Contents_2.html
Snorkeling_2.html

Questions? Comments? mumpsimus1@gmail.com

The Beach(es)

The main beach--the one you’d think of when you think of a beach--actually had two sections.  The part where you saw people and boats was the swimming part, because the sand extended out beyond the shore, and access was easy getting in and getting out.

West of that area, the beach was perfectly fine for sunbathing, but access to the water was very difficult  because it was on uneven lava.  (Take a look at the aerial picture here  

and you’ll easily see what I mean. Look at the picture, left.  It was a formidable barrier to walking barefoot.)

One more thing: Ground up lava makes black sand, and ground up coral makes white sand.  Hawai’i is a young island still being formed from lava, and the natural sand is black.  So where did the white sand come from--there certainly isn’t enough coral yet to disintegrate and make a glorious white sand beach.

The beach shack was where everything began.  That’s where you’d pick up all the complimentary  items: snorkel gear, kayaks, sailboats, boogie boards, etc.



Not everything was free.  Paddleboards, windsurfing boards, and the one-person outriggers had a one-time-per-visit charge which included a

lesson/orientation fee. There was an hourly fee for the six-person outrigger. And as you'd expect, there was a charge for SCUBA equipment, whether used in a shore dive or on the dive boat.

A guest learned to use a wind surfer

Kalu was set for a paddleboard ride

Every day the turtles made their way out of the water and up on the sand, and when they laboriously dragged themselves back to the water, they left an unmistakeable turtle trail.

There was another sandy beach, much less conspicuous, and much less used.  The beach by LS8 and P1&2 (remember the arrow on the Property Map?), aside from being a quiet place to take the sun, it was used by snorkelers who entered there because it was closer to where the best snorkeling was.  However the sand was very coarse and dive booties were recommended.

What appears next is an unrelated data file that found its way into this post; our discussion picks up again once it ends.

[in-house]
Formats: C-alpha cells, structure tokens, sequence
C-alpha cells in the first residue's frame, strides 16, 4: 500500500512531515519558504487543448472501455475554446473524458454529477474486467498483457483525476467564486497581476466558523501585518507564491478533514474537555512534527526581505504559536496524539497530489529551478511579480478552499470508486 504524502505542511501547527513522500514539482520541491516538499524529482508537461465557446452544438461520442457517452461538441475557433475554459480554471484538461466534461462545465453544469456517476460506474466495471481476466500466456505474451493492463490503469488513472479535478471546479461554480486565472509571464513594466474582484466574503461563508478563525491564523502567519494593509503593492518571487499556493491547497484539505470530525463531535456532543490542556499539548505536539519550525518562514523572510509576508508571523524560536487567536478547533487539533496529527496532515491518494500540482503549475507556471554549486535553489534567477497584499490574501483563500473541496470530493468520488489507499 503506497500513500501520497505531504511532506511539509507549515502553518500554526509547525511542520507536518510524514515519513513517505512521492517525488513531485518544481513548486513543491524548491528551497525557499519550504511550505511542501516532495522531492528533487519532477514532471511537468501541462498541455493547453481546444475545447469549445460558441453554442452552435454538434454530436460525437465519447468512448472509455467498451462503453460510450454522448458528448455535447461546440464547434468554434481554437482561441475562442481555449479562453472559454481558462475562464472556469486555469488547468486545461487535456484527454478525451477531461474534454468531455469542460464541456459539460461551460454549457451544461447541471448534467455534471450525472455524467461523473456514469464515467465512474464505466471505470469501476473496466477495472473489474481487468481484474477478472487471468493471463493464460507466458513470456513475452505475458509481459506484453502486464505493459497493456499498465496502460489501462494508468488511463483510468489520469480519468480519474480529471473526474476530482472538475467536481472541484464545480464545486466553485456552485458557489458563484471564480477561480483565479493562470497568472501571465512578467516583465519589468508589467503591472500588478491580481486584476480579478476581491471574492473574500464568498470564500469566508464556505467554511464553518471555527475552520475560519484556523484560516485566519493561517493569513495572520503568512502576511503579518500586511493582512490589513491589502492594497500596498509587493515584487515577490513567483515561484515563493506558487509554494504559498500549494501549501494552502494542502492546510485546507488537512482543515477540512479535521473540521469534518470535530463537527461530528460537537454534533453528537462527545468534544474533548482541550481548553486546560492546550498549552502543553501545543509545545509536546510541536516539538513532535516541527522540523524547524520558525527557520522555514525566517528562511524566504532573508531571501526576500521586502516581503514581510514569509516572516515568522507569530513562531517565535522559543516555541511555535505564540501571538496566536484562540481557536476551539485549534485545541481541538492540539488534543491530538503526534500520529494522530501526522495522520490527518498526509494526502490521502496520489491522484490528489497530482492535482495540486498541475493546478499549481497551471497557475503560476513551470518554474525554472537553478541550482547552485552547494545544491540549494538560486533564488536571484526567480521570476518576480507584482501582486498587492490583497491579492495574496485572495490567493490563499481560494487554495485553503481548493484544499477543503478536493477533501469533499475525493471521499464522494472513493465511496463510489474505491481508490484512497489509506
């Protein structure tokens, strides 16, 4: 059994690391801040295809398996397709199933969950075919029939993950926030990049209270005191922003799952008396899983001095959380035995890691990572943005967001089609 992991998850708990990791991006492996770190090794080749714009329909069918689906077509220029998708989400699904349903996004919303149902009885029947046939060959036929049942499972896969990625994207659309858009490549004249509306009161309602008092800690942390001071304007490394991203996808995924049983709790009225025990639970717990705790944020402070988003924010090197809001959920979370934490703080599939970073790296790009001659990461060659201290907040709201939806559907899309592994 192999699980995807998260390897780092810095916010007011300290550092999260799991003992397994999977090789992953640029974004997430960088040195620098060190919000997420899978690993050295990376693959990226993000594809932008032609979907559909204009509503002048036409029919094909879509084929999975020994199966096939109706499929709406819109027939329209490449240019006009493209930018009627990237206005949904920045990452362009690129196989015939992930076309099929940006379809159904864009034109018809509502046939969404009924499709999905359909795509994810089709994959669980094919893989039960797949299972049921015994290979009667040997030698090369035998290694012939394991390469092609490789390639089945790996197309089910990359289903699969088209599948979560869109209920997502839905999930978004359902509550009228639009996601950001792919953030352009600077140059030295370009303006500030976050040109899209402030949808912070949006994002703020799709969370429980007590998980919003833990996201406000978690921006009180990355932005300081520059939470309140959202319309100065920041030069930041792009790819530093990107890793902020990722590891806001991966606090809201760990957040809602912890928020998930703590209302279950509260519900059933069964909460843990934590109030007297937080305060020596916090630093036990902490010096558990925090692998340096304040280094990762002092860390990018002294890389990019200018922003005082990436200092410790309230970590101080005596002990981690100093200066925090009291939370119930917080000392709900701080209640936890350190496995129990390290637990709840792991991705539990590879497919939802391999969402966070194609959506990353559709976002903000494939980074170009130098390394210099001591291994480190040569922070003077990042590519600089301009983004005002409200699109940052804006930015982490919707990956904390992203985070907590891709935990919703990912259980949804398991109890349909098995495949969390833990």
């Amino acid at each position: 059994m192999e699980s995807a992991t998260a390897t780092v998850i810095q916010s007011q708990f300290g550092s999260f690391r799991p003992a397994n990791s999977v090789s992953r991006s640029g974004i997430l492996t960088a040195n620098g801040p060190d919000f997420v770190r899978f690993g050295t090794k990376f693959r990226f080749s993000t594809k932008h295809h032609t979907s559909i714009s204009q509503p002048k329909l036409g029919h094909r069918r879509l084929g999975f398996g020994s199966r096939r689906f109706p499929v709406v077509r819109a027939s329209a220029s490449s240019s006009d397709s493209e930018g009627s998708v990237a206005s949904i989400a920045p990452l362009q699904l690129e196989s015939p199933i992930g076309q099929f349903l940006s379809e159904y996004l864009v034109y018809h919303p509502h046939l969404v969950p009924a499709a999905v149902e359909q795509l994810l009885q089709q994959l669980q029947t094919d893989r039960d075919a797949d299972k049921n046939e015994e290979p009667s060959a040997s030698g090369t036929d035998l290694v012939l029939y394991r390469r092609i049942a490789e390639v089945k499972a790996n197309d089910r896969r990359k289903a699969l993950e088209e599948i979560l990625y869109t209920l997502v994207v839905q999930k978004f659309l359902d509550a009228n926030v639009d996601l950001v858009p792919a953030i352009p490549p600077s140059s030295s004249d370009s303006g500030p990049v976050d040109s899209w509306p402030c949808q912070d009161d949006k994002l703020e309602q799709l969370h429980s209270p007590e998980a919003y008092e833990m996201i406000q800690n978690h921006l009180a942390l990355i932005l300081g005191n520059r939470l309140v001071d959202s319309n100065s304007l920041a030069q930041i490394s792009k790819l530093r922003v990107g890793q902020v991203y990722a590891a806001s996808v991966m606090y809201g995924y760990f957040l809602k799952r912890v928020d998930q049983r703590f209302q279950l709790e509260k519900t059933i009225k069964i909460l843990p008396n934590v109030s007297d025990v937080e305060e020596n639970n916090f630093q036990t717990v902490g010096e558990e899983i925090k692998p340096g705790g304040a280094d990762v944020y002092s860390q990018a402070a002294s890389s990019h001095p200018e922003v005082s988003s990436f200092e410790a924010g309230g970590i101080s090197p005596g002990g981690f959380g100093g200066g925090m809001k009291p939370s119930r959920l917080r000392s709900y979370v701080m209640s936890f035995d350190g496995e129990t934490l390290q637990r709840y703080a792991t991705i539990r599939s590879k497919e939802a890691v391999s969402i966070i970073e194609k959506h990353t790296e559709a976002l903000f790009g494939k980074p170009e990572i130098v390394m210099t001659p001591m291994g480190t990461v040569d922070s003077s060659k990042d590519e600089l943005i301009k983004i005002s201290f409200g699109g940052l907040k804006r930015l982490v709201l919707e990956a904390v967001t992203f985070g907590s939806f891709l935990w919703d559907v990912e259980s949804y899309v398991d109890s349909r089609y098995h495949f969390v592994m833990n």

In the morning, the sea was flat, and more conducive to snorkeling and kayaking. As the wind came up in the afternoon, the sails came out.

(0:26)

(0:40)

In May of 2010 the village held a Remember When get-together for long-time guests, (how many resorts held reunions for long time guests?), and as one event we were treated to an excursion on the Ribcraft.  We were hoping for dolphins, but the dolphins weren’t cooperating.  However Fred Duerr, who had been GM for many years, was pointing out various shoreline features and telling anecdotes about various residents.  Alas, the ribcraft is not an optimum setup for an amateur with a camera to overcome the wind and buffeting of the boat.  So I gave up on capturing the informative part of the outing and just enjoyed the ride.  The forward seats are really saddles and very secure.  The outboards zip the boat along at up to 40mph.  Try holding a camera steady under those conditions! Anyway, the Ribcraft was great fun, dolphins or not.

(2:42)

Occasionally potential guests would look at the property map and choose a hale in the western reaches of the village, dreaming of an early morning dash into the water, only to find that they would have a pleasant walk down the beach to enjoy their swim. It wasn’t not a big deal if you were aware of it.

Here’s what happened: Years ago someone else owned the land where the SM units are, and shipped in white sand from China in anticipation of building a resort.  The KVR owners at the time bought a quantity of it to spread on the beach shack end, and over time that has resulted in the salt and pepper mixture that was there.  Sands across the sea, as it were.

The DPVs (shown right) could only be used in groups led by a member of the staff, and there was a charge for ribcraft and fishing excursions.

Early_picture.html